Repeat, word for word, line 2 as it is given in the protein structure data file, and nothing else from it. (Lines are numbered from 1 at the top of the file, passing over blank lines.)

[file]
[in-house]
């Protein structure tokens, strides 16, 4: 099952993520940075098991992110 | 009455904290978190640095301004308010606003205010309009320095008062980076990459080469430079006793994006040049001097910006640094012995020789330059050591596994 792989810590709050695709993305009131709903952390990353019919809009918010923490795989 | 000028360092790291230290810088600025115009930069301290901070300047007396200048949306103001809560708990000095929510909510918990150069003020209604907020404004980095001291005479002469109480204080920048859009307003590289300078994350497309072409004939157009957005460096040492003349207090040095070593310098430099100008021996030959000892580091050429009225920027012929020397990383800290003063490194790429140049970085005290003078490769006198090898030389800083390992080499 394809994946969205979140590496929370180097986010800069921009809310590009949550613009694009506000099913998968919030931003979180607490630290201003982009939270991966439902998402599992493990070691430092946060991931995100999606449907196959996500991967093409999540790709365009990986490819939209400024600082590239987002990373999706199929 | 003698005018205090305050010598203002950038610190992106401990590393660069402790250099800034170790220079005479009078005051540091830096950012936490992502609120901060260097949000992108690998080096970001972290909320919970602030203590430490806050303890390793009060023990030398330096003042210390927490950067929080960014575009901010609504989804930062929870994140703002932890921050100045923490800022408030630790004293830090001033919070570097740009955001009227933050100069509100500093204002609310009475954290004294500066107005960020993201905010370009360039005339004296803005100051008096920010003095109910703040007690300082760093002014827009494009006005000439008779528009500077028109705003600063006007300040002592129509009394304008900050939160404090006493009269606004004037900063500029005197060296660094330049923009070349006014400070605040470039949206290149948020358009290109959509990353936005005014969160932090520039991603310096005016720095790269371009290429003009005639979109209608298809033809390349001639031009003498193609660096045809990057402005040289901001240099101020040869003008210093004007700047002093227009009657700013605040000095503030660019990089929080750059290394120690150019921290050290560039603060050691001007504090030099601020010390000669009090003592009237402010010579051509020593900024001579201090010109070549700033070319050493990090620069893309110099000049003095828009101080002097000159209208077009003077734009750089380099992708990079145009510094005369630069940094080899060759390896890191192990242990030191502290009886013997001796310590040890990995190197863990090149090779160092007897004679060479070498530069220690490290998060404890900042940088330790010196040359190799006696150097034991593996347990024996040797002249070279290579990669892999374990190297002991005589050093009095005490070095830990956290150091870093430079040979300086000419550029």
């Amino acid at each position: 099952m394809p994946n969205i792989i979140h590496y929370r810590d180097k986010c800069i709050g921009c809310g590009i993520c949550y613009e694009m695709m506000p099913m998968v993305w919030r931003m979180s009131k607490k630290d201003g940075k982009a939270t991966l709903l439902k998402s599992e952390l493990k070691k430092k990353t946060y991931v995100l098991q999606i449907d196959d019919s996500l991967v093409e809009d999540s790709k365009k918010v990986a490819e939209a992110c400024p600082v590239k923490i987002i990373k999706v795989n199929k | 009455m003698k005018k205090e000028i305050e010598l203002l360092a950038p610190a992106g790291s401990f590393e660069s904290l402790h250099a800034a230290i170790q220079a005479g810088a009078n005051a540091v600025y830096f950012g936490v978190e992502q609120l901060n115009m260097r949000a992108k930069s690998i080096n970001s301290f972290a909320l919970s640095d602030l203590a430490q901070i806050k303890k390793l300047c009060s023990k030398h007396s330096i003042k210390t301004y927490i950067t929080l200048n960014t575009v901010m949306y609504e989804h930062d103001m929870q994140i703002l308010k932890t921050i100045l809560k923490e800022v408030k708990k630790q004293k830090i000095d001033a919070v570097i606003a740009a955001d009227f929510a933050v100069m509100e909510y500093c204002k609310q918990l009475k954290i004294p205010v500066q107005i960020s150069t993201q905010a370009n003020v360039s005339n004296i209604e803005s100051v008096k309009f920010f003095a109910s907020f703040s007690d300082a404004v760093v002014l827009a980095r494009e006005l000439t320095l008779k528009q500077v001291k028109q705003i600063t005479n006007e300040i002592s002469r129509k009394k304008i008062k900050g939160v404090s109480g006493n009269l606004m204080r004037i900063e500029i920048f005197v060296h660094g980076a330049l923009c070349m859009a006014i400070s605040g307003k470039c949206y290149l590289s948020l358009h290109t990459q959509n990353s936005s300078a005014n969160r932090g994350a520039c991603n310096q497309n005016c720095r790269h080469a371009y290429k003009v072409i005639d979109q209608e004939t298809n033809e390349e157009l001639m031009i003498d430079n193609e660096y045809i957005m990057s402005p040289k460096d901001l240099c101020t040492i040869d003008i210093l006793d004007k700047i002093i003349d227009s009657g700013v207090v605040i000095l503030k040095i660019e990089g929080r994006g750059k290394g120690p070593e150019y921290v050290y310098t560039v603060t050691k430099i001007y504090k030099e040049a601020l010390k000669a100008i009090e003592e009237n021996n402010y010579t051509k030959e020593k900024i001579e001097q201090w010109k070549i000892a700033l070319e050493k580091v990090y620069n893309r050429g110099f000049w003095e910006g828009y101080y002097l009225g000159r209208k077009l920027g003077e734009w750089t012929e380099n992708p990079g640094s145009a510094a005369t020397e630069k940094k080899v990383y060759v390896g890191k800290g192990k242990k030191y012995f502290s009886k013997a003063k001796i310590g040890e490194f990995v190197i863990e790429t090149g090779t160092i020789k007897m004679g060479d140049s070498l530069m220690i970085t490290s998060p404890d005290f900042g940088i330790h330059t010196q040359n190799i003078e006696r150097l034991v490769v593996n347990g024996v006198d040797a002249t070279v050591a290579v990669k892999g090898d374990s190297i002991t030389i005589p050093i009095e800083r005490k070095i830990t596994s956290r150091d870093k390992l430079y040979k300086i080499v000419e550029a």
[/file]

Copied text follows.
């Protein structure tokens, strides 16, 4: 099952993520940075098991992110 | 009455904290978190640095301004308010606003205010309009320095008062980076990459080469430079006793994006040049001097910006640094012995020789330059050591596994 792989810590709050695709993305009131709903952390990353019919809009918010923490795989 | 000028360092790291230290810088600025115009930069301290901070300047007396200048949306103001809560708990000095929510909510918990150069003020209604907020404004980095001291005479002469109480204080920048859009307003590289300078994350497309072409004939157009957005460096040492003349207090040095070593310098430099100008021996030959000892580091050429009225920027012929020397990383800290003063490194790429140049970085005290003078490769006198090898030389800083390992080499 394809994946969205979140590496929370180097986010800069921009809310590009949550613009694009506000099913998968919030931003979180607490630290201003982009939270991966439902998402599992493990070691430092946060991931995100999606449907196959996500991967093409999540790709365009990986490819939209400024600082590239987002990373999706199929 | 003698005018205090305050010598203002950038610190992106401990590393660069402790250099800034170790220079005479009078005051540091830096950012936490992502609120901060260097949000992108690998080096970001972290909320919970602030203590430490806050303890390793009060023990030398330096003042210390927490950067929080960014575009901010609504989804930062929870994140703002932890921050100045923490800022408030630790004293830090001033919070570097740009955001009227933050100069509100500093204002609310009475954290004294500066107005960020993201905010370009360039005339004296803005100051008096920010003095109910703040007690300082760093002014827009494009006005000439008779528009500077028109705003600063006007300040002592129509009394304008900050939160404090006493009269606004004037900063500029005197060296660094330049923009070349006014400070605040470039949206290149948020358009290109959509990353936005005014969160932090520039991603310096005016720095790269371009290429003009005639979109209608298809033809390349001639031009003498193609660096045809990057402005040289901001240099101020040869003008210093004007700047002093227009009657700013605040000095503030660019990089929080750059290394120690150019921290050290560039603060050691001007504090030099601020010390000669009090003592009237402010010579051509020593900024001579201090010109070549700033070319050493990090620069893309110099000049003095828009101080002097000159209208077009003077734009750089380099992708990079145009510094005369630069940094080899060759390896890191192990242990030191502290009886013997001796310590040890990995190197863990090149090779160092007897004679060479070498530069220690490290998060404890900042940088330790010196040359190799006696150097034991593996347990024996040797002249070279290579990669892999374990190297002991005589050093009095005490070095830990956290150091870093430079040979300086000419550029």